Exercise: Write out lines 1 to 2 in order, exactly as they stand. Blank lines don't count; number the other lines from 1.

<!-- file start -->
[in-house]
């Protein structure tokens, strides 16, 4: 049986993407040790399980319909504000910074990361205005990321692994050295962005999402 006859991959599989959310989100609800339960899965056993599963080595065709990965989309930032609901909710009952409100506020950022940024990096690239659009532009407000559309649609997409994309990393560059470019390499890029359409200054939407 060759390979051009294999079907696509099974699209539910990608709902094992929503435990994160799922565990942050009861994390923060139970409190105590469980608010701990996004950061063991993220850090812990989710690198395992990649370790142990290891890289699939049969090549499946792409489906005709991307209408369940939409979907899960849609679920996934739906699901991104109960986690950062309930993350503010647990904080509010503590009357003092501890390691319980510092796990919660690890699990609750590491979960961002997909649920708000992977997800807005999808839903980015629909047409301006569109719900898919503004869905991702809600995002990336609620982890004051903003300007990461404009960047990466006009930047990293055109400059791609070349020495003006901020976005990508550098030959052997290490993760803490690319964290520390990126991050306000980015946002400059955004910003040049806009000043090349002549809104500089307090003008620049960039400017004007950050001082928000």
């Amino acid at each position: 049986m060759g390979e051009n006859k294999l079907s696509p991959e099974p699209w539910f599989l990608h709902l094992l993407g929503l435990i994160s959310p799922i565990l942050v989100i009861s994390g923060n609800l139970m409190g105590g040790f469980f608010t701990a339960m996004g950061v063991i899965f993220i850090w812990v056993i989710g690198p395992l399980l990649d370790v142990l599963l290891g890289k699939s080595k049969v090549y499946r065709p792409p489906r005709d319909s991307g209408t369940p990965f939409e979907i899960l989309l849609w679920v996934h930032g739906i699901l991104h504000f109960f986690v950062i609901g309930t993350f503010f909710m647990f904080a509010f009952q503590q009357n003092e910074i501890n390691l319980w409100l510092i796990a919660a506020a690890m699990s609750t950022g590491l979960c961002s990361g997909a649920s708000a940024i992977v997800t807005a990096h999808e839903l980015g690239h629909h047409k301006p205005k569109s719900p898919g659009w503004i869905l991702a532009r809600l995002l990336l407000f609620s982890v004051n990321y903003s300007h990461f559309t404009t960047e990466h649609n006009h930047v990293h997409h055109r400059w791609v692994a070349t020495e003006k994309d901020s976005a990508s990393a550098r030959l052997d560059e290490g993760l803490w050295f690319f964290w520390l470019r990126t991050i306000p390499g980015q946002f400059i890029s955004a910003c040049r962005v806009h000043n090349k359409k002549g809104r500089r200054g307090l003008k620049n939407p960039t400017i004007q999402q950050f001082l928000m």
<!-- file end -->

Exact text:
[in-house]
């Protein structure tokens, strides 16, 4: 049986993407040790399980319909504000910074990361205005990321692994050295962005999402 006859991959599989959310989100609800339960899965056993599963080595065709990965989309930032609901909710009952409100506020950022940024990096690239659009532009407000559309649609997409994309990393560059470019390499890029359409200054939407 060759390979051009294999079907696509099974699209539910990608709902094992929503435990994160799922565990942050009861994390923060139970409190105590469980608010701990996004950061063991993220850090812990989710690198395992990649370790142990290891890289699939049969090549499946792409489906005709991307209408369940939409979907899960849609679920996934739906699901991104109960986690950062309930993350503010647990904080509010503590009357003092501890390691319980510092796990919660690890699990609750590491979960961002997909649920708000992977997800807005999808839903980015629909047409301006569109719900898919503004869905991702809600995002990336609620982890004051903003300007990461404009960047990466006009930047990293055109400059791609070349020495003006901020976005990508550098030959052997290490993760803490690319964290520390990126991050306000980015946002400059955004910003040049806009000043090349002549809104500089307090003008620049960039400017004007950050001082928000």